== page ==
Insurers say no flood defences, no cover as gardaí warn of bogus tradesmen trying to capitalise on stormy weather

Fermoy successfully deployed its €30m flood protection scheme which saw the erection of giant barriers along Kent Bridge

Upwards of 500 houses have been evacuated since Storm Desmond hit, with more than 270 families still unable to return to their homes.

It comes as disagreement brews between the Government and insurers, who say they would not sign up to a scheme to help flood-hit families and businesses until significant flood defences are built.

Gardaí are also warning homeowners about bogus tradesmen calling to their doors seeking to fix any damage caused to their property by the stormy weather.

John Barry, chair of the national co-ordination group, yesterday confirmed at least 270 homes remain evacuated. However, the group is still awaiting figures from a number of local authorities, so this number is expected to rise.

A further 200 families who had to leave their flooded homes have now returned.

Mr Barry said: “Other information has come forward on businesses. We have a figure of 388 businesses who have been affected by flooding.”

The Dáil has cleared time to let the Taoiseach, Tánaiste, and other deputies discuss the flooding crisis when it returns next week.

Although Met Éireann has forecast drier weather over the weekend, apart from some heavy showers along coastal areas, it will be many weeks before floods subside.

The Red Cross said it has already paid out around €450,000 to 166 flood-hit businesses that were unable to obtain insurance. This figure is also expected to increase as more applications are processed. Colette Morris of the Red Cross said: “Next week assessors will be contacting people and they will be for applicants who are looking for claims that are in excess of €5,000.”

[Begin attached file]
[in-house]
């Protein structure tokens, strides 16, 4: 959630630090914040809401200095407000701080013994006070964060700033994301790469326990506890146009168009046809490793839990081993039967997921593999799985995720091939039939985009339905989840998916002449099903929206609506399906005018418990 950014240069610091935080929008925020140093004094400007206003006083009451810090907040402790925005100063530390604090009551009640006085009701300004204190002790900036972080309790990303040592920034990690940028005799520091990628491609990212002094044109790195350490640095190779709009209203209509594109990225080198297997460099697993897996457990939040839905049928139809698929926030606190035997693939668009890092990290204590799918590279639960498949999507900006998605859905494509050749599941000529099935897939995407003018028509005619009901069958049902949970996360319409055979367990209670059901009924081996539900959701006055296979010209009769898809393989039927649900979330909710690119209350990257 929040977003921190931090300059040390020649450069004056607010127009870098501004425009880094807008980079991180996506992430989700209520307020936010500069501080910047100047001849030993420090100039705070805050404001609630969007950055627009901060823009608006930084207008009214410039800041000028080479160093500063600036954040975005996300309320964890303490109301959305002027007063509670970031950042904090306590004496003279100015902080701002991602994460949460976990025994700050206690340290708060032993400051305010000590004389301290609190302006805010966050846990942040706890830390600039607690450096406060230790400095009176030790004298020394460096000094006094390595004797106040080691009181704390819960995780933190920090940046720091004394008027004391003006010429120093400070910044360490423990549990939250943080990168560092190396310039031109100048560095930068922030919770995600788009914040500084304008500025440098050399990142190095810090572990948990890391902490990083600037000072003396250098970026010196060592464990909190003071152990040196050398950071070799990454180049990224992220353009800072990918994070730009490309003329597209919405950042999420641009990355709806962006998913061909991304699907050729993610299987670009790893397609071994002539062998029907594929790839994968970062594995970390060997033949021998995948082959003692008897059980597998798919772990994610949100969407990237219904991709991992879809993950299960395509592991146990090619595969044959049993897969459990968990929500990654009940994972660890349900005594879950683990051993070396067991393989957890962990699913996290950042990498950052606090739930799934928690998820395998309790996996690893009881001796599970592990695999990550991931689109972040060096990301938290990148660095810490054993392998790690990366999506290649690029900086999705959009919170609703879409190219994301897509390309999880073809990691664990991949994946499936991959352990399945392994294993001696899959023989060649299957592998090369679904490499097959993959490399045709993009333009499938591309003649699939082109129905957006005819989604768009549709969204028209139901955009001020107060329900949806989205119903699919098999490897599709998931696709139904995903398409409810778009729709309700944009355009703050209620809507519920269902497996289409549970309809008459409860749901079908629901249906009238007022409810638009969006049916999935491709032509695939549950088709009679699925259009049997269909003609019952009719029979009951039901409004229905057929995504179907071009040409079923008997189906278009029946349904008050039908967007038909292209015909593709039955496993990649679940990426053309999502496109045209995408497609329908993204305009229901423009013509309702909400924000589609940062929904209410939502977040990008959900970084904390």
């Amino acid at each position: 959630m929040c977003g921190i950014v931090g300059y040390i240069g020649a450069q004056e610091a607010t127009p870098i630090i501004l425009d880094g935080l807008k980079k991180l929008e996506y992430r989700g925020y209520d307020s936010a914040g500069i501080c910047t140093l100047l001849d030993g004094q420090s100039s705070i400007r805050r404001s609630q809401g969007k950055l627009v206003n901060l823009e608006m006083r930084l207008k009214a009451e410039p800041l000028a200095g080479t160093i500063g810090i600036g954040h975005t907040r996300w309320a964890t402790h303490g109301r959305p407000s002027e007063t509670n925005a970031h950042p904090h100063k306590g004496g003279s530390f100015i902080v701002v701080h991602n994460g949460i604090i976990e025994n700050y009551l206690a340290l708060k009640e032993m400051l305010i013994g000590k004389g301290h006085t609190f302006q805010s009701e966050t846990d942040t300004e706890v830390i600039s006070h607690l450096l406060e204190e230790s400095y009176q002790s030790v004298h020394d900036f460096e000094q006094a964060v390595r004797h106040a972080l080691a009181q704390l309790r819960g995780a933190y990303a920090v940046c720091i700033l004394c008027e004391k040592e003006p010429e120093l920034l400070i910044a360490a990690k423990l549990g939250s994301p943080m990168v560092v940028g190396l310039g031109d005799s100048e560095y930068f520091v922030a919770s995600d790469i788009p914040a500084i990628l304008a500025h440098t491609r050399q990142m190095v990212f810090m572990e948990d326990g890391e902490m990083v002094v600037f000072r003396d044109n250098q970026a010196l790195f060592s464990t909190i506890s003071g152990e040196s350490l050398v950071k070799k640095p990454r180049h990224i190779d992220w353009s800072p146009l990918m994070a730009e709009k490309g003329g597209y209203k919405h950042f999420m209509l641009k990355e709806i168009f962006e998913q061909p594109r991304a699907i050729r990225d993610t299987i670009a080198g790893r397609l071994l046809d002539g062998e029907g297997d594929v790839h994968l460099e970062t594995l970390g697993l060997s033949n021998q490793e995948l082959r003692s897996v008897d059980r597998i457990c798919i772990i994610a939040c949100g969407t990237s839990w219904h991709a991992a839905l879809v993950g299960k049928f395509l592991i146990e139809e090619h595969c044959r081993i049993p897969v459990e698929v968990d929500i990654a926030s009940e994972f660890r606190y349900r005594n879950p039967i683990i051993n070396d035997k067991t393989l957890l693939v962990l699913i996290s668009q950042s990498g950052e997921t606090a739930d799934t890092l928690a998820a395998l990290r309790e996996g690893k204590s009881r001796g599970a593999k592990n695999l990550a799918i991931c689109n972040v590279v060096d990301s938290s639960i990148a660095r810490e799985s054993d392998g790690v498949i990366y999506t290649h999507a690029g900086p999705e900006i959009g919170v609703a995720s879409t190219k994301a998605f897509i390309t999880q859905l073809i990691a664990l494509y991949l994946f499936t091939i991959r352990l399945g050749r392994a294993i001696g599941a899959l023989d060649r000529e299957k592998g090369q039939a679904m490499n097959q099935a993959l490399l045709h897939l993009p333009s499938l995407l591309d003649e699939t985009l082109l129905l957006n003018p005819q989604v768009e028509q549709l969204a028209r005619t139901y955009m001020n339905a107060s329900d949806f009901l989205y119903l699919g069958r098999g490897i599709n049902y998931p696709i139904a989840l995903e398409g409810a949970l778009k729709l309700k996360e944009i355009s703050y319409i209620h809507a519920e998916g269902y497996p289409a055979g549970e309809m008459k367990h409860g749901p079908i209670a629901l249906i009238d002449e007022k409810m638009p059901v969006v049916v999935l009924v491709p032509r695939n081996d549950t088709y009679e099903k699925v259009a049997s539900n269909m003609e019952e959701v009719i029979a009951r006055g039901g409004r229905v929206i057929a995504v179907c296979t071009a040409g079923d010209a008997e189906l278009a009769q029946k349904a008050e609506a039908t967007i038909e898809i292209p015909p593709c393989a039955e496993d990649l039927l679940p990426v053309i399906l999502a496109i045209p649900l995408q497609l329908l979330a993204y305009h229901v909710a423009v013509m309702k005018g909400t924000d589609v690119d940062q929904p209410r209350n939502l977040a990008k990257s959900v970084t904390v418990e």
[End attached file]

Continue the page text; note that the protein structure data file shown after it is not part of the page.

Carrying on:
Mr Barry warned there was still significant flooding on roads in many parts of the country, and motorists are advised to heed all diversions and not to follow their satnavs.

He also warned the public not to take unnecessary trips in boats across flood waters and said there had been some reports of “flood tourism”, with eager photographers putting themselves in danger to take pictures of waterlogged areas.

Gardaí have also warned bogus outfits might seek to capitalise on damage caused by the adverse weather. Sgt Kelvin Courtney of the National Crime Prevention Office said: “It tends to be February, into March, that the bogus tradesmen come out of the woodwork, with the spring cleaning.”

But with the recent damage caused by high winds and driving rain to properties, not just those in flooded areas, the bogus tradesmen may start approaching homes sooner.

“It is an opportunity for people now, if they want to be unscrupulous, to take advantage of people in these vulnerable situations,” said Sgt Courtney.

He urged people who need to get urgent jobs done on their home, such as roof, boundary fencing or door repairs, to take the time to find a reputable tradesman.

“People can be desperate to get a job done quick, but if you act in haste you might regret it,” he said.

“They might tell you it’s a few quid for the job, but then they come back down and say it’s a much bigger job and demand a lot more.”

The flood barriers protecting the town in Mallow, Co Cork. Authorities there estimate defences protected the centre from flooding five times last month. Picture Dan Linehan
The flood barriers protecting the town in Mallow, Co Cork. Authorities there estimate defences protected the centre from flooding five times last month. Picture Dan Linehan

He advised people not to take on anyone they are suspicious of and to fit door chains, door limiters, or door viewers on their front door — and if concerned to ring local gardaí.

Insurance Ireland, the representative body of Ireland’s insurers, yesterday said it would be unwilling to agree to any special scheme for flood-prone areas until significant flood defences are put in place by Government.

The Taoiseach is due to meet with insurers on Tuesday to discuss the issue.

However, Michael Horan of Insurance Ireland blamed flooding on inadequate investment by the Government and said it would not be logical to insure areas which are going to flood again.

“The flood problem has been caused by inadequate investment in flood defences over the years combined with development on flood plains,” he said.



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